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Hydrate in the Heat

Summertime is hot. And exercising in hot weather makes us sweat. But why? And how do we replenish what we lose in sweat to stay hydrated?

We need to replace electrolytes, you can do this by making your own sports drink. Ellie Lane, ©2020, Clemson Extension

We need to replace electrolytes, you can do this by making your own sports drink.
Ellie Lane, ©2020, Clemson Extension

Our bodies work best when kept at a temperature of about 98.6 degrees Fahrenheit. When we get hotter than that, our brains signal the body to cool itself off. The hypothalamus is the part of the brain that detects temperature and triggers sweat glands located just under the surface of the skin to produce sweat. Sweat is secreted onto the surface of the skin and begins the process of “cooling us off”.

Imagine a dip in the pool. When we get out of the pool, and we are still wet, the breeze passes over our skin, and the water starts to evaporate. Sometimes we even get a little shiver as our body temperature decreases. If we don’t dry off, we can sit in the sun for a while and stay relatively comfortable. That’s because there is plenty of water on our skin that is evaporating, taking heat with it, and helping us regulate our body temperature. When there’s no pool to dip into, our body makes sweat, which puts water on our skin, evaporates over time, and cools our body temperature.

But sweat is not just water. It also contains some minerals called electrolytes. The electrolytes direct where the water in our body goes. Sodium and potassium are the electrolytes in sweat. These minerals move the water in sweat glands to the outer surface of the skin through tiny holes called pores. As a result, when we sweat, we don’t just lose water; we also lose sodium and potassium. We all know that we need to replace water that is lost when we are sweating a lot. But if we are involved in vigorous exercises, like running or working hard in the hot sun, for prolonged periods of time (more than an hour), we will also need to replace electrolytes. One way to do this is with sports drinks.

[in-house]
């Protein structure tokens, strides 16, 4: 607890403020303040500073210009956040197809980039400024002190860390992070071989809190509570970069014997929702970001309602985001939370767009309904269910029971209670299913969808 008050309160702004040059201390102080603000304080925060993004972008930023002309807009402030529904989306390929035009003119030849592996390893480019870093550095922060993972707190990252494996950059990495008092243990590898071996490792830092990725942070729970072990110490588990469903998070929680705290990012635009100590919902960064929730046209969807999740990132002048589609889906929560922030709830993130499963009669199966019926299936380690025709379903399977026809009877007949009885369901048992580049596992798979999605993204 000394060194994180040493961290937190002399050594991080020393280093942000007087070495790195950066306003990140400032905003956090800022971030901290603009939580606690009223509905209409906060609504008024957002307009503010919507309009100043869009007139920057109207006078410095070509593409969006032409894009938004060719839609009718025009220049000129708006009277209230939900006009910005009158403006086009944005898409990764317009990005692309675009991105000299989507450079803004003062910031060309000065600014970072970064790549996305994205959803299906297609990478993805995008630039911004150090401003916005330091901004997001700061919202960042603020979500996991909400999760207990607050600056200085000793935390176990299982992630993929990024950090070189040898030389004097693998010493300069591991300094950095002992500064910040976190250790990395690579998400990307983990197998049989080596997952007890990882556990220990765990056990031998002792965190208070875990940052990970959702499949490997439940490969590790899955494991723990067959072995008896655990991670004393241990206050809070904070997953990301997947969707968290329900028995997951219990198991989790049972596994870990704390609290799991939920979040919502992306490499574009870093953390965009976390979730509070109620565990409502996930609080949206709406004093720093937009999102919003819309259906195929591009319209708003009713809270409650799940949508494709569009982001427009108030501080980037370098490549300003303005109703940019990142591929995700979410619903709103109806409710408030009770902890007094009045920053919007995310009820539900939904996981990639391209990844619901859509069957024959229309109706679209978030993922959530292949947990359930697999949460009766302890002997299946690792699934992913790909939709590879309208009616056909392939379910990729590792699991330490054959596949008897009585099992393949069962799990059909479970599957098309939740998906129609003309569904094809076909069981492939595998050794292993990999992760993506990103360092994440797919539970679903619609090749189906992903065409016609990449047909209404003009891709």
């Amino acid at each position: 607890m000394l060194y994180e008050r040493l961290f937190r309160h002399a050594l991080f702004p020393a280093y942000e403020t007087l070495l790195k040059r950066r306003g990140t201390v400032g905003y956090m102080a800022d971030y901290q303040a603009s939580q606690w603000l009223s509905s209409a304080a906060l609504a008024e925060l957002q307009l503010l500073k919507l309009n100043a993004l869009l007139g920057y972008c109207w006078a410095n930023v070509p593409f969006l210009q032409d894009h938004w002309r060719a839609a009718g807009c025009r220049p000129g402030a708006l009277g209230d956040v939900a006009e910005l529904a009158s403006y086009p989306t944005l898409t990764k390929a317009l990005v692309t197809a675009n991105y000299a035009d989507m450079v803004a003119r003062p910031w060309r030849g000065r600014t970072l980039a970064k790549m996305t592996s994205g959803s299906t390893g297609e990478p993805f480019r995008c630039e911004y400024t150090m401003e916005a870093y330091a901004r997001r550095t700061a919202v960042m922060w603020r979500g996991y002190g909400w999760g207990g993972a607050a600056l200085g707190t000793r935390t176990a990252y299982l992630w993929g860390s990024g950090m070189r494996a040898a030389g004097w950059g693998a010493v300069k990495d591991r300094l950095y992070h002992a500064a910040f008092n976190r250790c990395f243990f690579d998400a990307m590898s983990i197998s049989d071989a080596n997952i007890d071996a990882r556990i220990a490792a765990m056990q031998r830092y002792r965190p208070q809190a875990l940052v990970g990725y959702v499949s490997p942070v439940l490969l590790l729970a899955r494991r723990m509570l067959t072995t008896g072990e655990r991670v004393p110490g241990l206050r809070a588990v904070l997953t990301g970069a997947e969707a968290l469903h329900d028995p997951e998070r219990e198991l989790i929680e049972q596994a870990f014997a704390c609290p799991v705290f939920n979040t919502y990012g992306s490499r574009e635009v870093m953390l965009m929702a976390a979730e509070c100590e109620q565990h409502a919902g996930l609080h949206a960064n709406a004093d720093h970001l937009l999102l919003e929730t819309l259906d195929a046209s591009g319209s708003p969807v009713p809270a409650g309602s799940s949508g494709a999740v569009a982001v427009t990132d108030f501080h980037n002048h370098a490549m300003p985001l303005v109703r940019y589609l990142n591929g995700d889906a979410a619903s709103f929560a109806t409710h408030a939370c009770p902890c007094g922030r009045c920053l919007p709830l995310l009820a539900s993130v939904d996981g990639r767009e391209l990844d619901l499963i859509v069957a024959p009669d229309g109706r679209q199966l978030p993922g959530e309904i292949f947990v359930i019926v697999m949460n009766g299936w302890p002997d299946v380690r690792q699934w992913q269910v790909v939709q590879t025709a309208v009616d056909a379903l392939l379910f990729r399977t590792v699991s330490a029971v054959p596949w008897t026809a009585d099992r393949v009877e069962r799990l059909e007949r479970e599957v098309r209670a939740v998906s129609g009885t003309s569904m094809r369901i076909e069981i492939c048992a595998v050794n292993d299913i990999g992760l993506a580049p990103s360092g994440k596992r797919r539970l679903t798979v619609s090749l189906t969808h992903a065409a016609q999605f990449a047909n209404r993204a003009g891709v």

Sports drinks contain water, sodium, potassium, and even a little carbohydrate to provide some energy during intensive activity. But timing is everything. Sports drinks are needed during periods of intense exercise or hard physical work that causes us to sweat longer than an hour. Performance and hydration will not be affected by drinking sports drinks before or after those activities. In fact, the carbohydrate in the sports drinks could add unwanted calories that aren’t needed when we’re just going about our regular daily activities. When we’re not actively sweating, water alone will do the trick to keep us hydrated and healthy.

There are many kinds of commercial sports drinks on the market. Gatorade is probably the most popular. But sports drinks can also be made at home. This will save lots of money if you work outdoors in hot weather, are a frequent exerciser, or an athlete with long workouts and training days. Here’s an easy recipe that you can use to make your own.

Lemon-lime Sports Drink

1/4 cup lime juice
1/4 cup lemon juice
2 cups water
1/8 teaspoon salt
2 ½ tablespoons sugar

Combine all ingredients. Stir well. Store 5-7 days in the refrigerator.

References:

  1. Robinson, Sid and A. H. Robinson. 1954. Chemical Composition of Sweat. Physiological Reviews. 34:2;202-220.
  2. What’s sweat? Accessed at https://kidshealth.org/en/kids/sweat.html on July 18, 2020.
  3. Edelman, I.S. and J. Leibman. 1959. Anatomy of body water and electrolytes. American Journal of Medicine. 27:2;256-277.
  4. Sherriffs, S.M. 2009. Hydration in sport and exercise: water, sports drinks, and other drinks. Nutrition Bulletin. 34:4;374-379.

If this document didn’t answer your questions, please contact HGIC at hgic@clemson.edu or 1-888-656-9988.

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